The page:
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Drug Abuse Does Not Disqualify Someone from Disability Benefits

 Posted on October 23, 2015 in Need to Apply for Social Security Disability

drug abuse, disability, Chicago Social Security Disability AttorneyDrug abuse is often a sign a person suffers from a serious mental disorder. While mental disabilities may qualify a person for Social Security Disability Insurance benefits, officials are often too quick to dismiss applicants based on a record of drug abuse. But as a federal magistrate in Illinois recently noted, “recognizing the sometimes subtle distinction between applicants whose mental disorder causes the applicants to abuse drugs compared to applicants whose drug abuse triggers mental disorders can be difficult to discern at times.” Nevertheless, there are legal guidelines in place for making such distinctions and Social Security officials cannot simply ignore them.

The Role of “Decompensation” in Assessing Mental Disorders

Indeed, the magistrate quoted above chided Social Security for failing to properly review the claim of a woman who suffered from “severe mental health issues.” According to records, the applicant has been struggling with depression since childhood. She attempted to kill herself on at least five occasions and was hospitalized several times for “major depressive disorder” and drug abuse. Not only was she hospitalized six times over a two-year period, she was admitted to the hospital on the day her initial hearing before Social Security was scheduled.

Despite all this, a Social Security administrative law judge (ALJ) determined the woman was not disabled. Among other things, the ALJ said the applicant only suffered from one or two “episodes of decompensation,” suggesting her mental disabilities were not severe enough to prevent her from working. On appeal, the magistrate said the ALJ took “too narrow” a view of decompensation and remanded the case back to Social Security for reconsideration.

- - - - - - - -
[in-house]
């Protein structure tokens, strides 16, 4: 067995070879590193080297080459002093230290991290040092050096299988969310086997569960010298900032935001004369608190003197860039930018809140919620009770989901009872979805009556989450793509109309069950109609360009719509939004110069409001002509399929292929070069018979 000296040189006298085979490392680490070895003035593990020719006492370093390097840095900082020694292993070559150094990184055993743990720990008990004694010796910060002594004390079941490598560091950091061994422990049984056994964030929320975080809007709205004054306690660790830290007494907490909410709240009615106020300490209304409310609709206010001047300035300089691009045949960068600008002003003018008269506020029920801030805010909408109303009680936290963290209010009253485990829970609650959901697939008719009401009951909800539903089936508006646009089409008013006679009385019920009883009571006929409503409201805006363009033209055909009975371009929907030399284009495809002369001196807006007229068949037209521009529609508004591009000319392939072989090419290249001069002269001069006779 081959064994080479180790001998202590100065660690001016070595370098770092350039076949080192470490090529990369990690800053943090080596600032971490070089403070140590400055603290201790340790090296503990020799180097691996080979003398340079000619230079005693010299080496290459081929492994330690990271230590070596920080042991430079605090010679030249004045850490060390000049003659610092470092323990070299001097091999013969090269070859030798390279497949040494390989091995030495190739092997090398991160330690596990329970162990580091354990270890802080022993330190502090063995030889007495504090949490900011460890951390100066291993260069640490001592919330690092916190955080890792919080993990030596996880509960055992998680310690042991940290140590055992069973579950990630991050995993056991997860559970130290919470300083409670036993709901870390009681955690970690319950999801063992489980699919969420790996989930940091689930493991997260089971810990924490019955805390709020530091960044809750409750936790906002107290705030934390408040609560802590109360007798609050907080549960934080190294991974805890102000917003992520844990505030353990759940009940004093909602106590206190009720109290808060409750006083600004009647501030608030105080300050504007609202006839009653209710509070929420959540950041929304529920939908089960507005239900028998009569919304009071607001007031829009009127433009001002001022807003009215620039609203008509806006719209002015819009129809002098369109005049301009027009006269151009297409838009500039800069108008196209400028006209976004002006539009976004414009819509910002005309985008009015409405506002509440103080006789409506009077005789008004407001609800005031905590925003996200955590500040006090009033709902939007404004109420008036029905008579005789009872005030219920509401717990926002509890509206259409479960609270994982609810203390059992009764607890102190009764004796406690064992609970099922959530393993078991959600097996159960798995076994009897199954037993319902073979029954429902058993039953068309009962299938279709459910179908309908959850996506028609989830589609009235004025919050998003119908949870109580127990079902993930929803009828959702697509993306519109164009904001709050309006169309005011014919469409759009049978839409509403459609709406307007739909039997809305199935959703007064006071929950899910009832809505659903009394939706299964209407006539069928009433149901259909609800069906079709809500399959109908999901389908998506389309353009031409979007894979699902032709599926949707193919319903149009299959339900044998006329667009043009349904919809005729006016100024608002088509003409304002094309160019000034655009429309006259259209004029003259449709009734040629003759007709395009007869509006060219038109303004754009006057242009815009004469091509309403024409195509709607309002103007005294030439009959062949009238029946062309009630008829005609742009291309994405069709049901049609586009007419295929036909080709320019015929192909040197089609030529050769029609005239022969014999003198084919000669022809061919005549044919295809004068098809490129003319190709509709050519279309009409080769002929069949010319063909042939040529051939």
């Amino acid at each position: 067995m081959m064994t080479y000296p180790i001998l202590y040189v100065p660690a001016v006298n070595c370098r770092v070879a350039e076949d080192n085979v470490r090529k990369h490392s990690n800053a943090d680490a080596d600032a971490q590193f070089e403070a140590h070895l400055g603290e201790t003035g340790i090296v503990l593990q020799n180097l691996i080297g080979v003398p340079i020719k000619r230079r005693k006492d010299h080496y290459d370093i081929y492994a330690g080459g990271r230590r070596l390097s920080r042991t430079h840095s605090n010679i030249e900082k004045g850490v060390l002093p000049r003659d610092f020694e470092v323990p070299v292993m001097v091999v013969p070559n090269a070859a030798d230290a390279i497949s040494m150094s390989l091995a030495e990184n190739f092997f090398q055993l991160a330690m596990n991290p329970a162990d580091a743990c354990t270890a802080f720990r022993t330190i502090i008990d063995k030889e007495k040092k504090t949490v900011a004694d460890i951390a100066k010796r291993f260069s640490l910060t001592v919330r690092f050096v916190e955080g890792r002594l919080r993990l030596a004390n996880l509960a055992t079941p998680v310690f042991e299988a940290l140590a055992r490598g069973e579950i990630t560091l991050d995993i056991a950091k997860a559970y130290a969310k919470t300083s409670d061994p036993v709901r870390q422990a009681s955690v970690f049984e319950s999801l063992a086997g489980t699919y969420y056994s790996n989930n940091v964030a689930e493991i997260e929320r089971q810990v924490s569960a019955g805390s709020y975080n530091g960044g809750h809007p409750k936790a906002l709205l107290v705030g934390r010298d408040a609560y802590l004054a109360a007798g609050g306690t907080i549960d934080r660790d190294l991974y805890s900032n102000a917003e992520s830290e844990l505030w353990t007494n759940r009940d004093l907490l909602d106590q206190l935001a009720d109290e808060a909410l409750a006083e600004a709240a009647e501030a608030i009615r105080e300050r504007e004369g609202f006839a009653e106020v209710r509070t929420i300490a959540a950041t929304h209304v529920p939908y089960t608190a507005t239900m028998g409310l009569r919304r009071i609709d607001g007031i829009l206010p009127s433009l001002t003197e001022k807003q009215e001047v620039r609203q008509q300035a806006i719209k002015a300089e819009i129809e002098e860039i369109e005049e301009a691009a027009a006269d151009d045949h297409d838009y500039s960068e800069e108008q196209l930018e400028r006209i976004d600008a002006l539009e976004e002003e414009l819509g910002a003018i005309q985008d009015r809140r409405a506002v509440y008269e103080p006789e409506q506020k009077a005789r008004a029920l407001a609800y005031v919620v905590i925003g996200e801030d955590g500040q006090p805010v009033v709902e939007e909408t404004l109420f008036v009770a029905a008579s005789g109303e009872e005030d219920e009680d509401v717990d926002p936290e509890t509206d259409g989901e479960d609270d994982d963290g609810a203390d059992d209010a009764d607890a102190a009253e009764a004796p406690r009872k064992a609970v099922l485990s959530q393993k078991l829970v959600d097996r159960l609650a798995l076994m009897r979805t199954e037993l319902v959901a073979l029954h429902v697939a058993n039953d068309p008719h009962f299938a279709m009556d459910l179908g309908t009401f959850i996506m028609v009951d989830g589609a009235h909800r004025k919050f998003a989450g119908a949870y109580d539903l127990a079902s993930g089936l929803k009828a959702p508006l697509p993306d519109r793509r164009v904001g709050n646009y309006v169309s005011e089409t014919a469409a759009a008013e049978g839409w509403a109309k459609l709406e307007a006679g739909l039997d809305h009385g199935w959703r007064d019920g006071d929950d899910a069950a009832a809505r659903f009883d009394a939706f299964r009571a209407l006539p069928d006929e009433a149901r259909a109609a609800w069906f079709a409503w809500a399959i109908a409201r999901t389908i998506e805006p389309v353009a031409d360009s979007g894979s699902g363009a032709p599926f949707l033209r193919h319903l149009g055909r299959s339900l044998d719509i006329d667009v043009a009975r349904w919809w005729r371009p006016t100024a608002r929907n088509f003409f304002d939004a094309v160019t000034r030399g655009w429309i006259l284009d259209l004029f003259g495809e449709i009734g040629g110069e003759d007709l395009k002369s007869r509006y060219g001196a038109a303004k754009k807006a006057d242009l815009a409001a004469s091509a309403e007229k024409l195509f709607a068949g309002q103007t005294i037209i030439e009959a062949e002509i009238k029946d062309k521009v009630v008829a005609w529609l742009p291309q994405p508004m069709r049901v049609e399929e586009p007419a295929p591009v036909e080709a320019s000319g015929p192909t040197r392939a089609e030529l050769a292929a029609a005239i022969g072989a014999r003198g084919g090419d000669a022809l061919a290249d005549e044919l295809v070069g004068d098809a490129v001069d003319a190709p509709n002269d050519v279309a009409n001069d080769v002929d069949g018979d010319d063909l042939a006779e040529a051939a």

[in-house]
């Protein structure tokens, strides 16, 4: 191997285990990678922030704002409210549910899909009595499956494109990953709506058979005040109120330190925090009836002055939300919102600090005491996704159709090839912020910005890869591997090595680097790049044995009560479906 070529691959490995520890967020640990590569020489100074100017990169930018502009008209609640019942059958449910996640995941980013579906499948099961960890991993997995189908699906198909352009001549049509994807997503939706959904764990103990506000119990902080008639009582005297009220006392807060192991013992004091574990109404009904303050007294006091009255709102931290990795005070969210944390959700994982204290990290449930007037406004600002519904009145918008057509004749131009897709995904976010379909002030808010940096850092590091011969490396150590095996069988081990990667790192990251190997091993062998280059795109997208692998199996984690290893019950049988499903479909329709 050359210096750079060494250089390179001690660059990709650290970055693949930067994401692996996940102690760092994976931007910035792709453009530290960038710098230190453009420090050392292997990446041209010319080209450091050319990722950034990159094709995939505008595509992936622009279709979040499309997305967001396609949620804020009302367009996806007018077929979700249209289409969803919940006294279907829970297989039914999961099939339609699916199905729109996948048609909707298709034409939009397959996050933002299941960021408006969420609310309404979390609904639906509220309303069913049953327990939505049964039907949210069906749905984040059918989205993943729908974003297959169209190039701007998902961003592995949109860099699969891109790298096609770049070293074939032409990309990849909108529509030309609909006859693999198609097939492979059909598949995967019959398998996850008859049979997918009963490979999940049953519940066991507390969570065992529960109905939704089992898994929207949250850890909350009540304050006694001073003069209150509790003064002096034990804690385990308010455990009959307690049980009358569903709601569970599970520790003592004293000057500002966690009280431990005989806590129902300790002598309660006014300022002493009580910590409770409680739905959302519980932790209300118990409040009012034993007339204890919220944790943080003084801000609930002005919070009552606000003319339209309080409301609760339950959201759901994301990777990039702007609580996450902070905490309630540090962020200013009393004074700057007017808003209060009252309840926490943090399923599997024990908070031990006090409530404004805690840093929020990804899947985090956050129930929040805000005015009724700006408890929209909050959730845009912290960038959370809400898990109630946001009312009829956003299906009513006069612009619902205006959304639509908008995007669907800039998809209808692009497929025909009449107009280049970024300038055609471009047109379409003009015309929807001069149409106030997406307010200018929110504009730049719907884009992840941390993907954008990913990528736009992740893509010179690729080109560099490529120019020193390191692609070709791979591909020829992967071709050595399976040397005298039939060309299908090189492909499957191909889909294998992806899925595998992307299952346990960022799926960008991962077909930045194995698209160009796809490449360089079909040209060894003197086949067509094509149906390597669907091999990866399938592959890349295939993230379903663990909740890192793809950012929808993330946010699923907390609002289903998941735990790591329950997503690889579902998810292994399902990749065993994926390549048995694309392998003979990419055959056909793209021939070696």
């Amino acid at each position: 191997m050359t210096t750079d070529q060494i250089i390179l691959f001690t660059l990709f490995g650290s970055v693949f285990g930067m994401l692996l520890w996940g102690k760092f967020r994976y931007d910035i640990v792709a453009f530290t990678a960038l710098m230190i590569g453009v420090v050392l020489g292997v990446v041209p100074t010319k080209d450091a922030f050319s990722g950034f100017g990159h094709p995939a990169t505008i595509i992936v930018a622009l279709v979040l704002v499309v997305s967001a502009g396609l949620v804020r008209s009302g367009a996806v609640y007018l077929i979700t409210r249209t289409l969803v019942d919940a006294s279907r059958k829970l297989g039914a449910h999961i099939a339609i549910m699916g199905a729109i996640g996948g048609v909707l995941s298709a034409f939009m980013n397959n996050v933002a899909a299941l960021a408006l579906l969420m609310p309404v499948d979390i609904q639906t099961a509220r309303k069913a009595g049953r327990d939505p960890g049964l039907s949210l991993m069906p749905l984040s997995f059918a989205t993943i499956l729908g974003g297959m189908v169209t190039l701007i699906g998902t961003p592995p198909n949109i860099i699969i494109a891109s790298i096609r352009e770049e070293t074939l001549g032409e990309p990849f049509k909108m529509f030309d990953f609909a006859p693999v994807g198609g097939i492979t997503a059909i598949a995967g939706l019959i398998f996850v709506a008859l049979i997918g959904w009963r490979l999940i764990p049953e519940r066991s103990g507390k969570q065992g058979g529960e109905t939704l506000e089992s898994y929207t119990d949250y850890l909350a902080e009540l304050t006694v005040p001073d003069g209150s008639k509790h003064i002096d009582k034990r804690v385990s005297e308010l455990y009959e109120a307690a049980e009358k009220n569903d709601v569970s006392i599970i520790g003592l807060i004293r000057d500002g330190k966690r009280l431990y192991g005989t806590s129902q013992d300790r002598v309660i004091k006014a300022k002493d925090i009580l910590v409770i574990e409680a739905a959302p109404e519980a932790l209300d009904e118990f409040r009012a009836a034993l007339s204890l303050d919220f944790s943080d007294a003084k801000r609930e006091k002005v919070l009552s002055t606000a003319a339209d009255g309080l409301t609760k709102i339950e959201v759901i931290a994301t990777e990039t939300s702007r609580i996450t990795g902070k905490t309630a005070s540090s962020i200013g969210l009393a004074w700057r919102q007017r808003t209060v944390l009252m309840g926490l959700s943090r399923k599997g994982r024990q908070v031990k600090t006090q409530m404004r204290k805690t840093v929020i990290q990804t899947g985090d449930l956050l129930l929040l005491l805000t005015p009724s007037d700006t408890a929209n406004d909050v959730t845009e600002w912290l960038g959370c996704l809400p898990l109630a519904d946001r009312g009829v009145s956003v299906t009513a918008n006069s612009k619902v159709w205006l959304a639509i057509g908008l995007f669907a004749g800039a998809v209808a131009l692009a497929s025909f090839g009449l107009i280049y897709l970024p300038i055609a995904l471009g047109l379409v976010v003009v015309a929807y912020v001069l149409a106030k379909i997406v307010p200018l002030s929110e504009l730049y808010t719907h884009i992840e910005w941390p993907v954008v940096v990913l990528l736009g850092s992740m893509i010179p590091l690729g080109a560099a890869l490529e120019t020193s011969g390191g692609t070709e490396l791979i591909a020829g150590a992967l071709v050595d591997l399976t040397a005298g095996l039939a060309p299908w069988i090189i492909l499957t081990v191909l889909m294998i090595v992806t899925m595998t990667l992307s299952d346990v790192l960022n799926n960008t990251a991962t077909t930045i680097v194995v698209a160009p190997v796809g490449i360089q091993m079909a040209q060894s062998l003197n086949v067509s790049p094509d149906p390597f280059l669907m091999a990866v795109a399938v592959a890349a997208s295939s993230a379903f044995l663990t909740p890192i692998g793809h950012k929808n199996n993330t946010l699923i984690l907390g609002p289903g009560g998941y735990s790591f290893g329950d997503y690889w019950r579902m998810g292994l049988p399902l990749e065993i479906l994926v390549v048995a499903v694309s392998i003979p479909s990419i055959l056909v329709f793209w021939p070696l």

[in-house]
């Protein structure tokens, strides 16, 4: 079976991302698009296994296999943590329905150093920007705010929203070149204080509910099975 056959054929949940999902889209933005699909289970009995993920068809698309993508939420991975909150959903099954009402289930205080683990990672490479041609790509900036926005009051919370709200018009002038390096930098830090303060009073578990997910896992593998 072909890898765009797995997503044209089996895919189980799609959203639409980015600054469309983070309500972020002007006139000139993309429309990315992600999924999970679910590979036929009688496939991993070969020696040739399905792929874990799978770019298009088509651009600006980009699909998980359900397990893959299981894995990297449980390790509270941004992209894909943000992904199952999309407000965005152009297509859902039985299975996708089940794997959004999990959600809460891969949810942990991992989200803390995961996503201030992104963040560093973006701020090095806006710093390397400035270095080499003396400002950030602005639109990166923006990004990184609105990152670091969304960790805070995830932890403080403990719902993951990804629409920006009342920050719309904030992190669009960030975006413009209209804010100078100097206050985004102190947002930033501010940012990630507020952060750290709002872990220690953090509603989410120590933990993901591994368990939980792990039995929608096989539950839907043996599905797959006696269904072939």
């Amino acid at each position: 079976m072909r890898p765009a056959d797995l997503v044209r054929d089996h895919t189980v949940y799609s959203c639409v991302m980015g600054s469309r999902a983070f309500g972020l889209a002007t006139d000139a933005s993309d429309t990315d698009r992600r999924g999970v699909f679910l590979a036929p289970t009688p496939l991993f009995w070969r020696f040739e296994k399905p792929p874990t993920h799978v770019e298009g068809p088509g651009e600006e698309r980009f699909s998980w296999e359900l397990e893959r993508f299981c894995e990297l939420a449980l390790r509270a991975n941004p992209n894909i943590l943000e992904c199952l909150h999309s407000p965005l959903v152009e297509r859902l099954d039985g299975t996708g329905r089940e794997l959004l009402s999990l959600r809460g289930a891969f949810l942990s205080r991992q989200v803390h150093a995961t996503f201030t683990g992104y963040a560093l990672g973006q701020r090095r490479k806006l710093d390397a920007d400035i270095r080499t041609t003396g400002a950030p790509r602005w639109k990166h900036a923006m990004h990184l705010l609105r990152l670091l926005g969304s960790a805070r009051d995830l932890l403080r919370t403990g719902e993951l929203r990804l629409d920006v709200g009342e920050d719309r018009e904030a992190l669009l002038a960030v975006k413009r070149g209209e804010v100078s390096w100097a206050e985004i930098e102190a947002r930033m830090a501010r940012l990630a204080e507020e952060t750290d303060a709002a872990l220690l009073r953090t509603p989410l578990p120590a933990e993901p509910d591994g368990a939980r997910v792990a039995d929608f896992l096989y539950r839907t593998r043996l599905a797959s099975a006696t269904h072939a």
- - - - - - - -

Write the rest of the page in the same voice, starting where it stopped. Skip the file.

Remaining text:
So, what is decompensation? Social Security's own regulations define it as “exacerbations or temporary increases in symptoms or signs accompanied by a loss of adaptive functioning, as manifested by difficulties in performing activities of daily living, maintaining social relationships, or maintaining concentration, persistence, or pace.” As the U.S. Seventh Circuit Court of Appeals, which oversees all disability cases from Illinois, explained in a 2010 decision, a decompensation incident may include, but is not limited to, hospitalization. For instance, a “significant alteration” of an applicant's medications might also qualify as an episode of decompensation.

In this case, the magistrate said the ALJ failed to properly address the applicant's decompensation, only dedicating three sentences in her opinion to the subject and concluding there were only “one or two” episodes. The magistrate said that was “insufficient.” In fact, the record suggested there were many more than one or two incidents that might qualify as decompensation episodes. For this, and other reasons, the magistrate held the applicant was entitled to a new hearing before Social Security.

Get Help from Our Social Security Attorneys

The magistrate in the case above hinted Social Security overlooked evidence of the applicant's mental disorders at least in part due to her prior drug abuse. This is not consistent with the law. Mental disorders often lead victims to “self-medicate” with alcohol, marijuana, or other narcotics. This does not automatically void their right to receive government benefits. If you or someone you know is unable to work due to serious mental health problems, it is important you seek assistance from a qualified Chicago Social Security Disability attorney. Contact the offices of Pearson Disability Law, LLC, today for an initial consultation.



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